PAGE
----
Our trip to the Norwegian Fijord started in Kirkenes, where we flew in from Oslo. It is located in the Northern part of Norway, only fifteen miles from the Russian Border. What most surprised us when we got there were the signs written in Russian. Kirkenes is located close to Murmansk and there is a visa-free zone between Russia and Norway where people can visit each other. When we lived in Riga, Latvia was part of the former Soviet Union. We were taught in the Russian language in school and learned that Murmansk was a place where political prisoners were sent to camps. If we had more time in Kirkenes, we would take a bus ride to see Murmansk. But we came here just for a day.
The next morning, we boarded the ship belonging to the Hurtigruten Cruise Line, to begin our journey from Kirkenes to Bergen along the Norwegian Fjords. The same company can take you on Arctic and Antarctic Expeditions. In Wikipedia I found out that “Geologically, a fjord or fiord in English is a long, narrow inlet with steep sides, created by glacial erosion.” (I also learned that as a first name, Fjord translates to a very idealistic and generous person, with a strong desire to uplift humanity leading to the expression to serve others). Until 1926, Kirkenes was jointly occupied by Norway and Russia when the borders among Russia, Finland and Norway were set. It was the place that was most bombed by the Russians during World War Two. One of the local tourist attractions is a visit to the vast underground bunker built during World War Two, which provided shelters to the town’s residents.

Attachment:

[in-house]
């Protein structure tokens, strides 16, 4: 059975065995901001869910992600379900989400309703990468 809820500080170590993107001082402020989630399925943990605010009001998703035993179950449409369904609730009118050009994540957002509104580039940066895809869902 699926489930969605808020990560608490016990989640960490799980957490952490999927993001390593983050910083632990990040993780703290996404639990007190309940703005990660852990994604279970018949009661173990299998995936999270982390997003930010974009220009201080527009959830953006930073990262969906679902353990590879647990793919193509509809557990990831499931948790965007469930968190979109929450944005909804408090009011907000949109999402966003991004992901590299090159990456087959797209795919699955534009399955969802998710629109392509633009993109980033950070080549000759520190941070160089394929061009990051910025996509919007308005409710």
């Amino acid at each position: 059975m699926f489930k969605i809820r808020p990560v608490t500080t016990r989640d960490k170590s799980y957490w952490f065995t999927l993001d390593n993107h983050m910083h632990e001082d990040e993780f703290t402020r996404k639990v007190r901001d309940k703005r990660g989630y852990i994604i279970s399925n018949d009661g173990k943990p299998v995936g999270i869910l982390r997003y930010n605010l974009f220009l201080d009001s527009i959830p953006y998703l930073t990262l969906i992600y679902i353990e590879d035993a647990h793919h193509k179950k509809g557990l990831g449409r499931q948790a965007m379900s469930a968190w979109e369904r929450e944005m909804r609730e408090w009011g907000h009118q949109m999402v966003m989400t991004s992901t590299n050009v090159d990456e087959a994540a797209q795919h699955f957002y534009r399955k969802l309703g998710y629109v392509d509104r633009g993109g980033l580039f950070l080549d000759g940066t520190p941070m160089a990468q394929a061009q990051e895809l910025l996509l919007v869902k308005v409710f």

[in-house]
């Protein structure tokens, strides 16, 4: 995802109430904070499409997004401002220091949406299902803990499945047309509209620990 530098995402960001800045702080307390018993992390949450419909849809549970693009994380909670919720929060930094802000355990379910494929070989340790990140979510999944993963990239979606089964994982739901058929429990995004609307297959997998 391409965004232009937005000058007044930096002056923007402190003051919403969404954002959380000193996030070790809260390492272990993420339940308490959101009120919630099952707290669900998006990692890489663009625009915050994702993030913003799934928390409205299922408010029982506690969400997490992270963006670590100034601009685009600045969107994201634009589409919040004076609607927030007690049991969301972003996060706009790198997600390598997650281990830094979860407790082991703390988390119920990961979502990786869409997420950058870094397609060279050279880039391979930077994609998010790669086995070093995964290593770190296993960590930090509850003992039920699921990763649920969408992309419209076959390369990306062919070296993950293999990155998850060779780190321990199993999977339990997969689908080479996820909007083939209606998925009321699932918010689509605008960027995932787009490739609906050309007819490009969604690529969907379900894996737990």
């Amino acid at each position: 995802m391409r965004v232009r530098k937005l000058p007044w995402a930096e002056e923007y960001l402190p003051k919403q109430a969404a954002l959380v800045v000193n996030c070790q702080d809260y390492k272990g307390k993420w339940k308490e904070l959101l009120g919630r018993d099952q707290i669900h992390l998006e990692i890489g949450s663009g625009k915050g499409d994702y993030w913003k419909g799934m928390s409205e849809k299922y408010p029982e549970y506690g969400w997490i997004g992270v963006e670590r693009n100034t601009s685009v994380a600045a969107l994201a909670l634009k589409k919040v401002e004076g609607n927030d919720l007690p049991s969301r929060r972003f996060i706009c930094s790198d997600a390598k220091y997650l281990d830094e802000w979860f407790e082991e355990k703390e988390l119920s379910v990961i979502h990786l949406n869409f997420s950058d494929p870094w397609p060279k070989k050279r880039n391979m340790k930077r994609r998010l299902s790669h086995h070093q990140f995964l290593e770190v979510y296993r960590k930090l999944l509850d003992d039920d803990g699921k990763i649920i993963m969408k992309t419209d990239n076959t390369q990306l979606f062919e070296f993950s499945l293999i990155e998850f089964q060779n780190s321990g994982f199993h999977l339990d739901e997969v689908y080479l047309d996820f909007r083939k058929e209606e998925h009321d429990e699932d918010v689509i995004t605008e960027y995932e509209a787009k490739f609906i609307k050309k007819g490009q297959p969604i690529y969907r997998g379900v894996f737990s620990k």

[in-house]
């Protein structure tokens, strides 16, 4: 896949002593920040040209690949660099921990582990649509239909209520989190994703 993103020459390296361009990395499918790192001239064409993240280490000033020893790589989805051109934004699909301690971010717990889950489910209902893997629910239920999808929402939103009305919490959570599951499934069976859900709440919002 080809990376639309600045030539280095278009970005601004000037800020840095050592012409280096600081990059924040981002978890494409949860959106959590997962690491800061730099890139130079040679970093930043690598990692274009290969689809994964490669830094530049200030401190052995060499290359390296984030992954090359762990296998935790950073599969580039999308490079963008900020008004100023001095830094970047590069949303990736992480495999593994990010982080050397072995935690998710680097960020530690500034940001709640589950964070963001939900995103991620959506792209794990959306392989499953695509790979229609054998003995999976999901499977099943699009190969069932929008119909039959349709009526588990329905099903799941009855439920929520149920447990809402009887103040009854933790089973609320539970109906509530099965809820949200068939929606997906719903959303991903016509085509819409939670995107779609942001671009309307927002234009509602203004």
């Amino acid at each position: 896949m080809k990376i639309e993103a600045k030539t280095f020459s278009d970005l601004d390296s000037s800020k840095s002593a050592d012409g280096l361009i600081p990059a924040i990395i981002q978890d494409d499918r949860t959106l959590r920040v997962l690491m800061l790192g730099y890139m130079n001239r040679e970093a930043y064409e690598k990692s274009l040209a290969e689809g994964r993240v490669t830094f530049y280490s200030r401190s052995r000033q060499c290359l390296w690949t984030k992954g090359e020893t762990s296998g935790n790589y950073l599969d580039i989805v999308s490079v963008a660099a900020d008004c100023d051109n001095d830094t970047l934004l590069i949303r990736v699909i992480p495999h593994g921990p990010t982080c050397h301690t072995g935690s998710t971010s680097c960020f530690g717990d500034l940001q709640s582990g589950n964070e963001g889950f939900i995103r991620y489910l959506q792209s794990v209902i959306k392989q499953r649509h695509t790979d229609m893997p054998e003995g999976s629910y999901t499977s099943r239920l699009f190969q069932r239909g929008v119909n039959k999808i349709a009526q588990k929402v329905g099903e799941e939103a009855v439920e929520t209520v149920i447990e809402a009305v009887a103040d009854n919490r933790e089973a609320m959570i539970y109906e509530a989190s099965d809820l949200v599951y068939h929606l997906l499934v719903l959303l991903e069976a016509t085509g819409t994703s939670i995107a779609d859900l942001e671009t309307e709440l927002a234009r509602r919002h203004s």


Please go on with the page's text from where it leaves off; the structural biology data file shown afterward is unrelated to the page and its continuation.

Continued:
Today the town is a tourist destination all year round, for those who want to take a cruise, see The Aurora Borealis (Northern Lights), or take a dog led sled drive in the winter, when you can visit the Kirkenes Snowhotel, the coolest hotel in the world. We stayed at the Thon Hotel Kirkenes, located on the bank of the river with very calming water and the view of the entrance into the Fjord. The food in town was very good. In our hotel’s restaurant there were two specials: jumbo crab, which is five times bigger than the one you can get in San Francisco (one of the local attractions is the “Jumbo Crab Safari” where you can catch your own crab monster) and reindeer meat. Reindeer are owned and herded by the local Sami people. Since I did not eat either of those local specialties, my choice was the Norwegian salmon, which for obvious reasons was much fresher and tastier than the ones we buy at Costco. In the next few weeks you will be able to read more stories about our journeys through Norway.
P.S. We were in Kirkenes during the “white nights”. The sunset started at about 8pm, and after 10pm it was still light out, as you can see from the gorgeous sunset I photographed through our hotel window. When I woke up at about 3am, the sky was already lit and covered with clouds. In the morning, the drizzling rain made the scenery look even more dramatic. Soon we bordered our ship, which you can see approaching Kirkenes. Five beautiful panoramic images, which I am sharing with you, were a good start for our journey.
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